If the universe of all potential buyers is your “market,” then the market can be divided up into sections or “segments” based on any number of factors. For example, you might divide up your customers by age group and find that you sell most of your products to people aged 18 to 34. You might divide them up by family size and find that you sell most of your products to married couples with young children. You might divide them up by economic status and find that you sell most products to people with an annual income of about $50,000 to $75,000. You may even divide them up by geographic location and find that you sell most of your products to people living within two specific ZIP codes.

 

Many small businesses stop there, thinking they have enough information to be able to identify and communicate with their most likely customers. However, larger companies will attempt to push on further and find out even more information about their customers’ lifestyles, values, life stage, and so forth.

 

Let’s define some terms:

 

Demographics refers to age, sex, income, education, race, martial status, size of household, geographic location, size of city, and profession.

 

Psychographics refers to personality and emotionally based behavior linked to purchase choices; for example, whether customers are risk-takers or risk-avoiders, impulsive buyers, etc.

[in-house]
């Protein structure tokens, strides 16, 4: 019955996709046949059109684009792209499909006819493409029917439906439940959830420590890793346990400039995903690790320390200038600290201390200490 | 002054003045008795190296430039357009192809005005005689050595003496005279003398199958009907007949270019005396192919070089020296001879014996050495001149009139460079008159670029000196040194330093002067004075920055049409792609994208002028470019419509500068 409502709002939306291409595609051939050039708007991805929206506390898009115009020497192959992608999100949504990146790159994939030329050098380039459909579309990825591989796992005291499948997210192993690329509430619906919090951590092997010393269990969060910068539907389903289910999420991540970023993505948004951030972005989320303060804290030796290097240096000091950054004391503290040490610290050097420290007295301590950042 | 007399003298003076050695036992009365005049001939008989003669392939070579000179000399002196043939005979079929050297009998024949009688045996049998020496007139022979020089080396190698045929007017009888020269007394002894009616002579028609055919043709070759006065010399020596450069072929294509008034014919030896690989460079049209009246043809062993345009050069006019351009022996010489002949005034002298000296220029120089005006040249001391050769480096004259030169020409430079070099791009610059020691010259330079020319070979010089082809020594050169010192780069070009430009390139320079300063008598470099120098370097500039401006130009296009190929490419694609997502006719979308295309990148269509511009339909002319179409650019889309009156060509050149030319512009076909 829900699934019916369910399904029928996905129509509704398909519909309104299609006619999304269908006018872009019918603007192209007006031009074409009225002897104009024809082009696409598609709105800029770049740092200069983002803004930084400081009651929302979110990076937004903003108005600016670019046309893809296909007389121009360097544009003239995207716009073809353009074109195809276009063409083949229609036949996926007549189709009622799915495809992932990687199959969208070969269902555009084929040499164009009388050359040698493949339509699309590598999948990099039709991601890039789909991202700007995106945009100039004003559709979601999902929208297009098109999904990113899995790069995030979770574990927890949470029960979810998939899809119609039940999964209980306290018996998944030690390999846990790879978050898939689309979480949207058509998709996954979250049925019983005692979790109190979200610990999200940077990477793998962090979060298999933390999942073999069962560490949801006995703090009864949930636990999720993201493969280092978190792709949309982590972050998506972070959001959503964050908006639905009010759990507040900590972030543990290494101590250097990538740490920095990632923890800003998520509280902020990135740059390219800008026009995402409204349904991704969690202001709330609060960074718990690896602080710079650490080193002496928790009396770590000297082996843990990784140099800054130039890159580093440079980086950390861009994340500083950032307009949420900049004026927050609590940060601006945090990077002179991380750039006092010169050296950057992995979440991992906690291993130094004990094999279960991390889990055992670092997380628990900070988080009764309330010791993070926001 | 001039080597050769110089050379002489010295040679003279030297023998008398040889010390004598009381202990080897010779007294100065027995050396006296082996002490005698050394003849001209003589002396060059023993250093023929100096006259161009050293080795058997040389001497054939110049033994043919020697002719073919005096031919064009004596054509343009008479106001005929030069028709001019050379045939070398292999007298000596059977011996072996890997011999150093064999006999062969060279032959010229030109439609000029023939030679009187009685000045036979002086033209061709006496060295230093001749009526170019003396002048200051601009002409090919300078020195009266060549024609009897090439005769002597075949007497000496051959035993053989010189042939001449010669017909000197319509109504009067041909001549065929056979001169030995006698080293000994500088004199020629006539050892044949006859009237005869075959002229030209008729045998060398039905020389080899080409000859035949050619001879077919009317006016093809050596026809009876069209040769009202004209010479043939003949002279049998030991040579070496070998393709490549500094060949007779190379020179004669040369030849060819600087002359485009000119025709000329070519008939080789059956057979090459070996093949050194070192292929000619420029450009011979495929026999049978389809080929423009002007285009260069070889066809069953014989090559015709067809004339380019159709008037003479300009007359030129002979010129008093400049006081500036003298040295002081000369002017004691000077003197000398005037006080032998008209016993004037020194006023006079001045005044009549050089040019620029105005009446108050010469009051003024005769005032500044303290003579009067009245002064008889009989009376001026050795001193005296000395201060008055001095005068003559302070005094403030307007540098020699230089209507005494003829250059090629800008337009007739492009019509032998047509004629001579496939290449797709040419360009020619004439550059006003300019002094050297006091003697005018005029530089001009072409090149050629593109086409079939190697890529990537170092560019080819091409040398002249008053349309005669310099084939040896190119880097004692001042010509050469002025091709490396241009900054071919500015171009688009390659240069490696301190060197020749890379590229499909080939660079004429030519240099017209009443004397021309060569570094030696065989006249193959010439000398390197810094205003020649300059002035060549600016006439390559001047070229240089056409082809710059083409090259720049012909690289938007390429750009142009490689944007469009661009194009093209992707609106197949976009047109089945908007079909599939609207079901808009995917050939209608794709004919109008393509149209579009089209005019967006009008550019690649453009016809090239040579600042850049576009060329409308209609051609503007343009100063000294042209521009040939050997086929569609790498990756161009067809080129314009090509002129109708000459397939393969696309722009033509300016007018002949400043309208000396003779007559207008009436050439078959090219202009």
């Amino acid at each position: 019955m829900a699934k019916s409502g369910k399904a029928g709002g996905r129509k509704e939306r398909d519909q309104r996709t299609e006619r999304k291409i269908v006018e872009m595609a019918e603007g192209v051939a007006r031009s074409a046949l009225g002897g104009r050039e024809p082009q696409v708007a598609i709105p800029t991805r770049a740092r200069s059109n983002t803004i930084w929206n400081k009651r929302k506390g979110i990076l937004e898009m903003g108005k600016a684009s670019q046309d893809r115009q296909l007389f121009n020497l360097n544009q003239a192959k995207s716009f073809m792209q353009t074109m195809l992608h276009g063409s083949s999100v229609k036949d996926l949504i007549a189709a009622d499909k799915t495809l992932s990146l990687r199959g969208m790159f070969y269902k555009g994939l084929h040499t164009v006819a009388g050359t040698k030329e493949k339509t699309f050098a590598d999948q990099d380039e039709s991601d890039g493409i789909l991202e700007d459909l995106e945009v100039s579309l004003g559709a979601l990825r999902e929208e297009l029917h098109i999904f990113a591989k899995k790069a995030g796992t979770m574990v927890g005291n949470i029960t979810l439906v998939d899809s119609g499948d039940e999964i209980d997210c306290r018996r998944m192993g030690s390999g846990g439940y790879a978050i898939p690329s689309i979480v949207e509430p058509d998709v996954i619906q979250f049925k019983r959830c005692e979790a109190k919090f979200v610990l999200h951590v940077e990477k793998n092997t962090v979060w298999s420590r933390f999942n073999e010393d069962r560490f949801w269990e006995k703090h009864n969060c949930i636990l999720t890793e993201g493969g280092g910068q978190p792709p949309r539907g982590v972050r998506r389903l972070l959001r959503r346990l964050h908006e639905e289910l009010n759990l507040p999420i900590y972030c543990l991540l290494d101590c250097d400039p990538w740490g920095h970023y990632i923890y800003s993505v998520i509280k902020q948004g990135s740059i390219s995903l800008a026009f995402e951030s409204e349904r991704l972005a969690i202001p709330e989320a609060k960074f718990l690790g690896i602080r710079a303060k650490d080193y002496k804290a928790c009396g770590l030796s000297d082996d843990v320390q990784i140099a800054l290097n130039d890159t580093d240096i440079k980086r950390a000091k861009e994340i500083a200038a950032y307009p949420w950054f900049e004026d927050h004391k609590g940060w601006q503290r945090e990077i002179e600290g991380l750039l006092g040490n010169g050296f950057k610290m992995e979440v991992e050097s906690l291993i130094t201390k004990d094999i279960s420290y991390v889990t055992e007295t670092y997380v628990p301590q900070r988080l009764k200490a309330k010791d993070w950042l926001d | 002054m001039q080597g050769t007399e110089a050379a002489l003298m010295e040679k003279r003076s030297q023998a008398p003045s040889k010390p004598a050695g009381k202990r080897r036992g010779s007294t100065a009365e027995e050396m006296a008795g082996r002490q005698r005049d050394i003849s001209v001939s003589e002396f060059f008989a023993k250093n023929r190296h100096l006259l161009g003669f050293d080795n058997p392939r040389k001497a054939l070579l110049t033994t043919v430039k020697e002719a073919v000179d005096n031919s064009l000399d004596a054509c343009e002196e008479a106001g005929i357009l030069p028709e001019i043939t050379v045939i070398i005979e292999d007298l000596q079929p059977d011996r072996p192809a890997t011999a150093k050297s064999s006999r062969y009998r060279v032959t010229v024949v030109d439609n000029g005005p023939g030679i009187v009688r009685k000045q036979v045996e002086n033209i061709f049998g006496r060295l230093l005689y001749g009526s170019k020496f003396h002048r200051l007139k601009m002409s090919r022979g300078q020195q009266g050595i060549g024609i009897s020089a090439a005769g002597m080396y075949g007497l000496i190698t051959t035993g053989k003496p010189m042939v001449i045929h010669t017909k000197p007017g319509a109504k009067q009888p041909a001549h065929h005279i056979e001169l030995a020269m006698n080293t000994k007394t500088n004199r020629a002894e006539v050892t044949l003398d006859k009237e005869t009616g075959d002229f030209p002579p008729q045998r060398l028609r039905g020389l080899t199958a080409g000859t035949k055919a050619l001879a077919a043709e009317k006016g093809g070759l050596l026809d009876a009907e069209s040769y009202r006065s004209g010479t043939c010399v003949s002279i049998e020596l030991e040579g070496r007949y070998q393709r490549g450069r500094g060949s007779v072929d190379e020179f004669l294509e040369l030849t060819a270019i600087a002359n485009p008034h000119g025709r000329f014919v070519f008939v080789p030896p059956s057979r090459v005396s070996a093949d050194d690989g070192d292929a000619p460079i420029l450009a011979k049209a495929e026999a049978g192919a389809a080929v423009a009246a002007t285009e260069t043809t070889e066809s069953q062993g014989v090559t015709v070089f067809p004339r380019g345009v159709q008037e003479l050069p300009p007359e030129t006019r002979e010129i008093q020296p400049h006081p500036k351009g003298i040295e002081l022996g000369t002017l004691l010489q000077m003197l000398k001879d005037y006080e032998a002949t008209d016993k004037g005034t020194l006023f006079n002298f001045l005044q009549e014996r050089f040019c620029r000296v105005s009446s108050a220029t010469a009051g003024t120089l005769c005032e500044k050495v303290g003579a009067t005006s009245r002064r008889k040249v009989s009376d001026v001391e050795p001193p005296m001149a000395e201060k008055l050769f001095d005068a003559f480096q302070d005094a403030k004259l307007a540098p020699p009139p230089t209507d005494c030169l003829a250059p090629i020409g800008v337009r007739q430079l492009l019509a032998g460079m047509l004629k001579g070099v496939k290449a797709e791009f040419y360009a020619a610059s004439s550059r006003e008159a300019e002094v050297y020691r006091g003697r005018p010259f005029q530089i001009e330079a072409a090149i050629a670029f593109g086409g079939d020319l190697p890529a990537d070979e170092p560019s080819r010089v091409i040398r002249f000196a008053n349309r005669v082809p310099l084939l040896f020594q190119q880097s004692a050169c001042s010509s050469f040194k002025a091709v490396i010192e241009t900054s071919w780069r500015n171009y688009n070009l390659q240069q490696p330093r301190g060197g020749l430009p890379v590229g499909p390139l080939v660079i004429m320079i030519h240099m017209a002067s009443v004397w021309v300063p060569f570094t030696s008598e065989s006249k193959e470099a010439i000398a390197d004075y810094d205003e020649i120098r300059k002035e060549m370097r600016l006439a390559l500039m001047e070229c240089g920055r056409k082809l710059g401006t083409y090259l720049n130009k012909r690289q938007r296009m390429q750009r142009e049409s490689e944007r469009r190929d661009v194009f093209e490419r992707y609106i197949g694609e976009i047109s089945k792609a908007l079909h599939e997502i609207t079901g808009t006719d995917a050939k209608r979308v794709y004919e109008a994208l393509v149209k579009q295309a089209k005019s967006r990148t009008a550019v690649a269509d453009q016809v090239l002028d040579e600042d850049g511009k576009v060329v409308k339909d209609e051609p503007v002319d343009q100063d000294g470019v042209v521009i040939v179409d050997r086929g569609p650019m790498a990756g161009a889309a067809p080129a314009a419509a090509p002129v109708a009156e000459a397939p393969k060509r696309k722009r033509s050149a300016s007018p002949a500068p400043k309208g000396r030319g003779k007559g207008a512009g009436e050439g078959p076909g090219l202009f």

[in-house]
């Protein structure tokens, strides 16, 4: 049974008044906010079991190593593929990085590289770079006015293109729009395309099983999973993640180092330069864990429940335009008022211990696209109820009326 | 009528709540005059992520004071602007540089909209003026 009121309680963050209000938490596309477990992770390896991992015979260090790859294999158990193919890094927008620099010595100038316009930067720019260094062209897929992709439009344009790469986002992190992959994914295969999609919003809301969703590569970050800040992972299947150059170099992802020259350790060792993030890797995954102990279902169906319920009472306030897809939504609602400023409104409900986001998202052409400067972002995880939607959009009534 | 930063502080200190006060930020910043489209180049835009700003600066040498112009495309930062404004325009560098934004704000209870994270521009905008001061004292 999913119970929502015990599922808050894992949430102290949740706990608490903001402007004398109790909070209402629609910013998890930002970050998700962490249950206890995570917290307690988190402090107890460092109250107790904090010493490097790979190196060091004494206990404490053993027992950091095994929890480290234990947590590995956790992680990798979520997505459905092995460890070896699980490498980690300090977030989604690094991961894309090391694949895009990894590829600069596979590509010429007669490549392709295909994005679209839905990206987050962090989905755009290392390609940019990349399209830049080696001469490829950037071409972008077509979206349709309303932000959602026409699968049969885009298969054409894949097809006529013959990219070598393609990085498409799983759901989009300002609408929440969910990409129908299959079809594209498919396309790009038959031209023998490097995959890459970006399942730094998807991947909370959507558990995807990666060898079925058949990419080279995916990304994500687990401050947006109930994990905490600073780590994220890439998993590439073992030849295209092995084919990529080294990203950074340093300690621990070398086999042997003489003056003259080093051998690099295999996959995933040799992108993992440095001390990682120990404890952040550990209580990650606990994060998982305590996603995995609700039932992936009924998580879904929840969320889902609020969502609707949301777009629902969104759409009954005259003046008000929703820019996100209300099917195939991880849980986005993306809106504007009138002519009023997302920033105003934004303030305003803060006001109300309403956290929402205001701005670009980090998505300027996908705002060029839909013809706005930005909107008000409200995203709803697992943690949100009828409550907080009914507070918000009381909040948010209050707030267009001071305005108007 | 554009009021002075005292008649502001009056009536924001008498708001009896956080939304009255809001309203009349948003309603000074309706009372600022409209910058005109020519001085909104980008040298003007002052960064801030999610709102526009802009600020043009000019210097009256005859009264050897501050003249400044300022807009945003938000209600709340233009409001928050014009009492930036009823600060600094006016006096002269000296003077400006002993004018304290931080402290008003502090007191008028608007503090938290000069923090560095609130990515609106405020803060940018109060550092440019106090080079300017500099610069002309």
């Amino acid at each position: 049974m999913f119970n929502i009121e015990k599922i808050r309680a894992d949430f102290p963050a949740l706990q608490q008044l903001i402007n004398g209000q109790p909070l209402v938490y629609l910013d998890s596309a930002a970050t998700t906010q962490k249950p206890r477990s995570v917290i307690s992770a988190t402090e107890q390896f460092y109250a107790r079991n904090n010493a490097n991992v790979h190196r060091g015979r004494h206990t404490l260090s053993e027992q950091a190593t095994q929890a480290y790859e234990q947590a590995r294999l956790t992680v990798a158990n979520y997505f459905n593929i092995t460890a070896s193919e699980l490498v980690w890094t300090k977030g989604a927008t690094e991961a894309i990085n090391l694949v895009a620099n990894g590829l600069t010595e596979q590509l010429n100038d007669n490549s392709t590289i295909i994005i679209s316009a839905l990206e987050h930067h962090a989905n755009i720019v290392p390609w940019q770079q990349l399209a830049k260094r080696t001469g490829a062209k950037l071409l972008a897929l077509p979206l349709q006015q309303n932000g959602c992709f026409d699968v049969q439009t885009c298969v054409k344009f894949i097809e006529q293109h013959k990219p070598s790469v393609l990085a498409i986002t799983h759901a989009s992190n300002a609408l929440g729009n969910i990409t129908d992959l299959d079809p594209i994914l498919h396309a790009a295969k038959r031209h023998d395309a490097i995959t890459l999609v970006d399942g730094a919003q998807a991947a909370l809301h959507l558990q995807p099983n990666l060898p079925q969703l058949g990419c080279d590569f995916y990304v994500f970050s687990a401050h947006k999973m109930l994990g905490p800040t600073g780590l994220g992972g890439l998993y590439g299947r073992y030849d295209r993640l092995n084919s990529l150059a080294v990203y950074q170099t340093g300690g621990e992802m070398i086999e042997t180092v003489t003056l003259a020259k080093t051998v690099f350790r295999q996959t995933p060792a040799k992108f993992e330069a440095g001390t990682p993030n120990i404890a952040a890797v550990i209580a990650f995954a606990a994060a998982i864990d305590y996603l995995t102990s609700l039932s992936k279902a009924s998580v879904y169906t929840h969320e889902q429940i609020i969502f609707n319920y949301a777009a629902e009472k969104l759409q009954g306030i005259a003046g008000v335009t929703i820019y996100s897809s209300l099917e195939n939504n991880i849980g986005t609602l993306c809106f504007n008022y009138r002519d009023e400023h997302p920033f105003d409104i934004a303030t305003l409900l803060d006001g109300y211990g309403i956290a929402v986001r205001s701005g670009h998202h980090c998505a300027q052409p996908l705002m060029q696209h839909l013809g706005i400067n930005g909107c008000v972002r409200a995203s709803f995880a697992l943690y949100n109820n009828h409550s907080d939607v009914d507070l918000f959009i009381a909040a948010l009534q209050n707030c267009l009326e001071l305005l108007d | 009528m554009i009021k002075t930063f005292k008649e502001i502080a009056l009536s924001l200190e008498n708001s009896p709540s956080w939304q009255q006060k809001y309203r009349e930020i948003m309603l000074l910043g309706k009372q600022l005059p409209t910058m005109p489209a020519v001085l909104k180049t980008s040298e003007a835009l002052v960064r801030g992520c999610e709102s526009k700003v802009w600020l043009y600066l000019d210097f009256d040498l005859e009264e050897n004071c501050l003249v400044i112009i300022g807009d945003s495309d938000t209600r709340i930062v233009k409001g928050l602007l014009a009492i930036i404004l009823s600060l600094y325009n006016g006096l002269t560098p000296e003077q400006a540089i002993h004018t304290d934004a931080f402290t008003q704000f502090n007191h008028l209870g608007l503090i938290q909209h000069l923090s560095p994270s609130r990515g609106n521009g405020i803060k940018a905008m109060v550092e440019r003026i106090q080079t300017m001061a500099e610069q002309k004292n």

Lifestyle refers to the collective choice of hobbies, recreational pursuits, entertainment, vacations, and other non-work time pursuits

 

Belief and value systems include religious, political, nationalistic, and cultural beliefs and values.

 

Life stage refers to chronological benchmarking of people’s lives at different ages (i.e., pre-teens, teenagers, empty-nesters, etc.).

 

How can you find out more about your customers? Through market research, of course.

Larger companies segment their markets by conducting extensive market research projects, consisting of several rounds of exploratory research.

 

Customer and product data collection: Researchers gather data from users of similar products regarding:

 

  • Consumable products, and how often they are consumed
  • Number and timing of brand purchases
  • Reasons for purchases
  • Consumers’ attitudes about various product attributes
  • Importance of the product to the lifestyle of consumer
  • Category user information (demographics, psychographics, media habits, etc.)
  • Seasonal uses, and seasonal colors